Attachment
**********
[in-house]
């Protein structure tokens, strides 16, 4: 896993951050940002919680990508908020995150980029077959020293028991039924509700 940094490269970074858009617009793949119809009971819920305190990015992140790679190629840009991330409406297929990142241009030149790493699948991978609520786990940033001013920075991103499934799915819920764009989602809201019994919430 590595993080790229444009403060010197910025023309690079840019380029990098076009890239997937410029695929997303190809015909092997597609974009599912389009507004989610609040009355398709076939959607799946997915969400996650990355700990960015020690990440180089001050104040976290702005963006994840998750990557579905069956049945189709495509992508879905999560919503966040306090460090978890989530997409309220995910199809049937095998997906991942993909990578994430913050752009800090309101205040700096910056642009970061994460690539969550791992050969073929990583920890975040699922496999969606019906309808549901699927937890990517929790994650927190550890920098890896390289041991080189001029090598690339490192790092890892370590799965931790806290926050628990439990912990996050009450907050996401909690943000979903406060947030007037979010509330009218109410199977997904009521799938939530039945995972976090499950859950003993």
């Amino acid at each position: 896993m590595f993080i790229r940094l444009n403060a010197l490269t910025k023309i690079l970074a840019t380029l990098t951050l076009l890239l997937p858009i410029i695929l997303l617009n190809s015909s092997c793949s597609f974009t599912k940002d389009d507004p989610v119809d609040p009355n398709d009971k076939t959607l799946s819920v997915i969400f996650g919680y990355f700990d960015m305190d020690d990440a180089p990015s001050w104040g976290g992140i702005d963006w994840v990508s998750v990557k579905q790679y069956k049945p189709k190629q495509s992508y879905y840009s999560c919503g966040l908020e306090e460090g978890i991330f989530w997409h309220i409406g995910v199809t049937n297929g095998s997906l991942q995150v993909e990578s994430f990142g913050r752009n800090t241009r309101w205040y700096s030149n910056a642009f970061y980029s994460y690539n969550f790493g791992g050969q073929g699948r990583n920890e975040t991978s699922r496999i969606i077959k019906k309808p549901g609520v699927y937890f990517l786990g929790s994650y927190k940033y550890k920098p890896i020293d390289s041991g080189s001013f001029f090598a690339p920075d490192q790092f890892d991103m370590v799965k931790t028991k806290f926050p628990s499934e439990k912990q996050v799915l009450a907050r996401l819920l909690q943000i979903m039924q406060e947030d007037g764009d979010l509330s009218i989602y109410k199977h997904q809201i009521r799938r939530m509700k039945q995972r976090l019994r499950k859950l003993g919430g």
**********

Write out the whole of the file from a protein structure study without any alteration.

[in-house]
């Protein structure tokens, strides 16, 4: 896993951050940002919680990508908020995150980029077959020293028991039924509700 940094490269970074858009617009793949119809009971819920305190990015992140790679190629840009991330409406297929990142241009030149790493699948991978609520786990940033001013920075991103499934799915819920764009989602809201019994919430 590595993080790229444009403060010197910025023309690079840019380029990098076009890239997937410029695929997303190809015909092997597609974009599912389009507004989610609040009355398709076939959607799946997915969400996650990355700990960015020690990440180089001050104040976290702005963006994840998750990557579905069956049945189709495509992508879905999560919503966040306090460090978890989530997409309220995910199809049937095998997906991942993909990578994430913050752009800090309101205040700096910056642009970061994460690539969550791992050969073929990583920890975040699922496999969606019906309808549901699927937890990517929790994650927190550890920098890896390289041991080189001029090598690339490192790092890892370590799965931790806290926050628990439990912990996050009450907050996401909690943000979903406060947030007037979010509330009218109410199977997904009521799938939530039945995972976090499950859950003993």
């Amino acid at each position: 896993m590595f993080i790229r940094l444009n403060a010197l490269t910025k023309i690079l970074a840019t380029l990098t951050l076009l890239l997937p858009i410029i695929l997303l617009n190809s015909s092997c793949s597609f974009t599912k940002d389009d507004p989610v119809d609040p009355n398709d009971k076939t959607l799946s819920v997915i969400f996650g919680y990355f700990d960015m305190d020690d990440a180089p990015s001050w104040g976290g992140i702005d963006w994840v990508s998750v990557k579905q790679y069956k049945p189709k190629q495509s992508y879905y840009s999560c919503g966040l908020e306090e460090g978890i991330f989530w997409h309220i409406g995910v199809t049937n297929g095998s997906l991942q995150v993909e990578s994430f990142g913050r752009n800090t241009r309101w205040y700096s030149n910056a642009f970061y980029s994460y690539n969550f790493g791992g050969q073929g699948r990583n920890e975040t991978s699922r496999i969606i077959k019906k309808p549901g609520v699927y937890f990517l786990g929790s994650y927190k940033y550890k920098p890896i020293d390289s041991g080189s001013f001029f090598a690339p920075d490192q790092f890892d991103m370590v799965k931790t028991k806290f926050p628990s499934e439990k912990q996050v799915l009450a907050r996401l819920l909690q943000i979903m039924q406060e947030d007037g764009d979010l509330s009218i989602y109410k199977h997904q809201i009521r799938r939530m509700k039945q995972r976090l019994r499950k859950l003993g919430g």